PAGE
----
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High Density, High Performance Bipolar Technology Disclosure Number: IPCOM000052184D
Original Publication Date: 1981-May-01
Included in the Prior Art Database: 2005-Feb-11
Document File: 4 page(s) / 133K

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Jambotkar, CG: AUTHOR


A method is described for fabricating high-density, high-performance NPN transistors, diffused P resistors and Schottky barrier diodes.

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High Density, High Performance Bipolar Technology

A method is described for fabricating high-density, high-performance NPN transistors, diffused P resistors and Schottky barrier diodes.

As represented in the figures, the formation of N/+/ subcollector regions 4, P/+/ subisolation regions 6, recessed oxide isolation (ROI) regions 12 and N/+/ collector reach-through regions 14 is carried out in the same manner as in conventional bipolar technology. Fig. 1 shows the cross-sections of the beginnings of NPN transistors, P resistors and Schottky barrier diodes as formed according to conventional bipolar technology steps while Fig. 8 shows the completed devices according to the described method. The P/-/ region 2 is the starting substrate, and the N/-/ region 8 is the 1-2 Mum thick epitaxial silicon film.

Using photolithography, the Si(3)N(4) layer 16 and SiO(2) layer 10 are now selectively etched, preferably using reactive ion etching (RIE). Through chemical vapor deposition (CVD), about a 1 Mum thick SiO(2) layer 18 is deposited. Using a photoresist mask and RIE, islands are then formed in SiO(2) layer 18 with practically vertical sidewalls, as shown in Fig. 2.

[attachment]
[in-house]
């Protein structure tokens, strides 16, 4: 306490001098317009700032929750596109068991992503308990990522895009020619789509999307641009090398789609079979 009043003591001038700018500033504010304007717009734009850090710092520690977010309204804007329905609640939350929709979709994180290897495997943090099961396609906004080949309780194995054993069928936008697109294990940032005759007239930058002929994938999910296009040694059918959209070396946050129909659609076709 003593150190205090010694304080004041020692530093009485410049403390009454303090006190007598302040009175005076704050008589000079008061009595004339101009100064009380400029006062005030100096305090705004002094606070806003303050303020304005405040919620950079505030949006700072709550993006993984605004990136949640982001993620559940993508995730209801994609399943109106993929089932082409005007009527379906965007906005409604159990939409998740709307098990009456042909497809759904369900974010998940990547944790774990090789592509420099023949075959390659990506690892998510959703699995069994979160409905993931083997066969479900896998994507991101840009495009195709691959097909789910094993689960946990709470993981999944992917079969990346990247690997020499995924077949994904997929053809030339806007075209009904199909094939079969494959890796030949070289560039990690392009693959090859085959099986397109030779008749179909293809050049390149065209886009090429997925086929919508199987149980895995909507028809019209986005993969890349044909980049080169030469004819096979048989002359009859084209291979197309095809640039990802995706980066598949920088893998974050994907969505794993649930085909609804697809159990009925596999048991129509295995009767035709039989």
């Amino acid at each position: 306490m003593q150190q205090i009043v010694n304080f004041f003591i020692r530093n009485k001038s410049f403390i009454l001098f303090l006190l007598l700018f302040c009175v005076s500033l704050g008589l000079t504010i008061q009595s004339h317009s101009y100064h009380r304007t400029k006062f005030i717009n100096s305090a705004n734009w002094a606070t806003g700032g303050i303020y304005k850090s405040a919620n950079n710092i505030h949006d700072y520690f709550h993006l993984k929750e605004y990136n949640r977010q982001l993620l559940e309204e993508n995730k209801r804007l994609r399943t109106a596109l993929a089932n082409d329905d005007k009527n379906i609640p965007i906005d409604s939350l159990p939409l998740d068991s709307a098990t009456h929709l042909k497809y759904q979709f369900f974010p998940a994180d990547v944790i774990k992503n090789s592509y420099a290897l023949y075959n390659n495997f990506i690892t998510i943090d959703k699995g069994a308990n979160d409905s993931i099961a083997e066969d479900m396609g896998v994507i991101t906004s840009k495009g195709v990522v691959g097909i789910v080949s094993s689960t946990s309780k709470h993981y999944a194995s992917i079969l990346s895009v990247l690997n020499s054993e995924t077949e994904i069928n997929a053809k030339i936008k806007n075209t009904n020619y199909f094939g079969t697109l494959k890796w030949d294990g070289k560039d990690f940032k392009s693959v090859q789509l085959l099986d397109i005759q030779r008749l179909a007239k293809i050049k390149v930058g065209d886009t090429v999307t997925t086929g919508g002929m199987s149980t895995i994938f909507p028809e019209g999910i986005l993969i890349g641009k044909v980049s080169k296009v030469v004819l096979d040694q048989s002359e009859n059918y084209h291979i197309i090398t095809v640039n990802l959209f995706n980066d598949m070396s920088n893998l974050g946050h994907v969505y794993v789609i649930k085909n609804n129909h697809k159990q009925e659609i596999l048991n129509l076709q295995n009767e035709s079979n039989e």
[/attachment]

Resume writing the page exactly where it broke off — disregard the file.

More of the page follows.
Using suitable RIE agents (e.g., argon/chlorine), exposed portions of the N/-/ epi region 8 are etched in a controlled manner up to the upper interface of the outdiffused N/+/ subcollectors 4. With SiO(2) island regions 18 and ROI island regions 12 serving as masks, a suitably heavy dose of oxygen is now ion- implanted at the surface of the exposed epi. After annealing, SiO(2) regions 20 are formed where oxygen was ion-implanted earlier; the device cross-sections at this stage of processing are depicted in Fig. 3.

Next, an approximately 1.8 Mum thick layer of in situ P-doped polysilicon 22 is deposited. This is followed by the application of a coat of photoresist (or some other suitable viscous material such as polyimide) so that the top surface of this viscous layer is practically planar. This material is such that its etch rate in the subsequent RIE step is equal to, or slightly less than, that of polysilicon 22.

Using RIE, the planarizing material and the protrusions of the polysilicon 22 into it are etched so that polysilicon patterns isolated by SiO(2) islands 18 are realized. The next process step consists of ion-implantation of a suitable dose of nitrogen. Subsequent annealing results in the formation of Si(3)N(4)layer 23 at the top surface of polysilicon protrusions 22. Fig. 4 shows the device cross- sections at this stage. Using a wet etchant (e.g., BHF), SiO(2) layer 18 is now etched away.

P type intrinsic base regions 24 of the NPN transistors are next formed. This is done by ion-implantation of a suitable dose of a P type dopant, e.g., boron, at a suitable depth beneath the exposed silicon surface. A non-critical, block-out photoresist mask is used during this ion-implantation. Fig. 5 shows the P regions

CVD is then used to form about 0.8 Mum thick SiO(2) layer 2...